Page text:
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Programming language: Haskell
License: GNU General Public License v3.0 only
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Rasa (Rah-zah)

Join the chat at https://gitter.im/rasa-editor/Lobby Hackage

Embarrassingly modular customizable text editor built in Haskell.

Rasa Editor

A Rasa editing session with multiple cursors & viewports.


You can find hackage documentation for rasa and some extensions here:

What people are saying

Excessively Modular! - some bald guy

I'm glad I'm unemployed so I have time to configure it! - my mate Steve

You should go outside one of these days. - Mother

Getting started

Configuring Rasa

Rasa is designed to be easy to configure and script, both when adding extensions provided by the community, and when writing your own user-scripts.

Rasa is written in Haskell, and the configuration is done in the Haskell language, don't let that scare you though, you can script Rasa and add extensions without knowing much haskell!

Building Your First Extension

^ That guide will walk you through installation and getting running! Once you're running rasa you can experiment with creating your own adaptations. You should customize your keymap to add a few mappings you like. It's a short step from here to developing your own extensions. Actions like you'd use in an extension can be registered to listeners in your Main.hs. You can build and experiment with entire extensions in your config file and extract them as a package when you're ready, kind of like a vimrc file. Again, just read the extension guide, it covers what you need to know!

If you have any issues (and I'm sure there'll be a few; it's a new project!) please report them here.

Core Principles

Rasa is meant to be about as modular as an editor can be. The goal is for as much code as possible to be extracted into composable extensions. If the core editing facilities can't be implemented as extensions, then the extension interface isn't powerful enough. I've taken this to its extreme, for instance the following features are implemented as rasa extensions that anyone in the community could have written.

  • Loading and saving files
  • Key bindings
  • Listening for keyboard events
  • Multiple cursors
  • Rendering the editor to the terminal

This approach has some unique pros and cons:


  • Implementing most core functionality as extensions ensures a powerful and elegant extension interface.
  • Flexibility; don't like the default cursor implementation? Write your own!
  • Adaptability; the core of Rasa is miniscule, you can mix and match extensions to build any editor you want.


  • Module cross-dependencies makes the community infrastructure more fragile; We'll likely develop a solution to this as a community as time goes on.
  • Fragmentation; Not having a single implementation for a given feature means extensions that depend on a feature have to pick a specific implementation to augment. Over time data-structures and types will be standardized into Rasa's core to help alleviate this.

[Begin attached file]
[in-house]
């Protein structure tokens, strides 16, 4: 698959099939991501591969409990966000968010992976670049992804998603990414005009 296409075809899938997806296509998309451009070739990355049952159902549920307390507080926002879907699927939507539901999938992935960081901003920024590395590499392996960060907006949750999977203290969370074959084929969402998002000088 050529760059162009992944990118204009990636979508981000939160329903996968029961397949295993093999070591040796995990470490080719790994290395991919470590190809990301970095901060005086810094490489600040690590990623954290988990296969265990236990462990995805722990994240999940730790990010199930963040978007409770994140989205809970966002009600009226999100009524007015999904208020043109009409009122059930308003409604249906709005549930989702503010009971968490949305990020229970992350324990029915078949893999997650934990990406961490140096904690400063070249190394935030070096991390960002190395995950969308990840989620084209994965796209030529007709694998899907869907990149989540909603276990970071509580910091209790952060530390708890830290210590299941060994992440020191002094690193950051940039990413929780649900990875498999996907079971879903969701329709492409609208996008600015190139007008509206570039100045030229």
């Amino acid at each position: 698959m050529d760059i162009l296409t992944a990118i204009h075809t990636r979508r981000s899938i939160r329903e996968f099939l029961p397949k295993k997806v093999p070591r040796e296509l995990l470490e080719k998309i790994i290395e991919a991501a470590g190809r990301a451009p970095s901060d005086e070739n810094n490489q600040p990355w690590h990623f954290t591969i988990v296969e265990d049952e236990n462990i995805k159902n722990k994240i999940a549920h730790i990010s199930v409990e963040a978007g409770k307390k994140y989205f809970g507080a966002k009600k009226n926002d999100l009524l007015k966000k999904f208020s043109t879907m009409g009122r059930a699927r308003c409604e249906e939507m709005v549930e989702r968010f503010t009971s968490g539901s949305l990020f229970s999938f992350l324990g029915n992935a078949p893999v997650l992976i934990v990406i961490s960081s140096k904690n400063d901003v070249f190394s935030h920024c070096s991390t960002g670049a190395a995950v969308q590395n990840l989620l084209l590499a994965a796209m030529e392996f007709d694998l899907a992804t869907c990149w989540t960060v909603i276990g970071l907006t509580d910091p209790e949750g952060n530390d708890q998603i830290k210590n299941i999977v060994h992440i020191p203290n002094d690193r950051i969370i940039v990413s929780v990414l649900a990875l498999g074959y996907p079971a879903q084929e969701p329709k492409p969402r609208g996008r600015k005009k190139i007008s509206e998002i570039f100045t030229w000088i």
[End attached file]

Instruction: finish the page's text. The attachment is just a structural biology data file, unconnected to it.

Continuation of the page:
Core Features

As stated above, the editor itself focuses primarily on easy extensibility, so it doesn't have a lot of editing features built in, instead it focuses on standardizing a good extension API. We focus on creating a simple system so people can pick it up quickly.

Here are some features of that API:

Event Listener System

All actions in the editor are triggered via an event/listener system. Extensions may subscribe to events from the editor, or from another extension and perform an action in response. The Event which triggered the listener is available as an argument). Extensions may also dispatch any kind of event at any time which other extensions may listen for.


Extensions define things that they'd like to do using a powerful set of functions which they can embed in an Action. Within an action an extension may perform IO, access the available buffers, store and access extension state, and edit text.

Running Tests

Run all tests:

  • stack test

Run only tests for core editor:

  • stack test rasa


At the moment you must build Rasa from source;

To provide reproducible builds, Rasa uses Stack & Nix.

  1. Install stack
  2. Install nix
  3. Clone this repo and cd into the directory
  4. Run stack build && stack exec rasa (you may want to alias this to rasa)

Installation without nix (not-recommended)

  1. Install stack
  2. Clone this repo and cd into the directory
  3. Run stack build --no-nix && stack exec rasa --no-nix (you may want to alias this to rasa)


If you have issues with nix; you may try running rasa without it with stack build --no-nix && stack exec rasa; You'll likely have to consider the following:

  • You may need to install icu4c (brew install icu4c), it's a dependency of the rope library rasa uses.
  • On linux, when the error message Missing C libraries: icuuc, icui18n, icudata appears, install libicu-dev (e.g. with sudo apt install libicu-dev).
  • You'll need to point to the icu4c lib in your stack.yaml wherever it's stored on your system. If you install using brew on your Mac, then you can add the following to your stack.yaml:
- /usr/local/opt/icu4c/lib 
- /usr/local/opt/icu4c/include
  • Depending on which LTS you're on, you'll likely also have to add each rasa package you use to your stack.yaml as extra-deps, here's an example:
# in stack.yaml
- rasa-
- rasa-ext-cursors-
- rasa-ext-logger-
- rasa-ext-vim-
- text-lens-
- rasa-ext-files-
- rasa-ext-cmd-
- rasa-ext-slate-
- vty-5.14


Things are moving quickly, but I'd love a hand! You can get a rough idea of where you can help out at the Roadmap, feel free to leave a comment there asking any questions.

Chatting about features is a key part of Rasa's development; come join us in the Chat Room!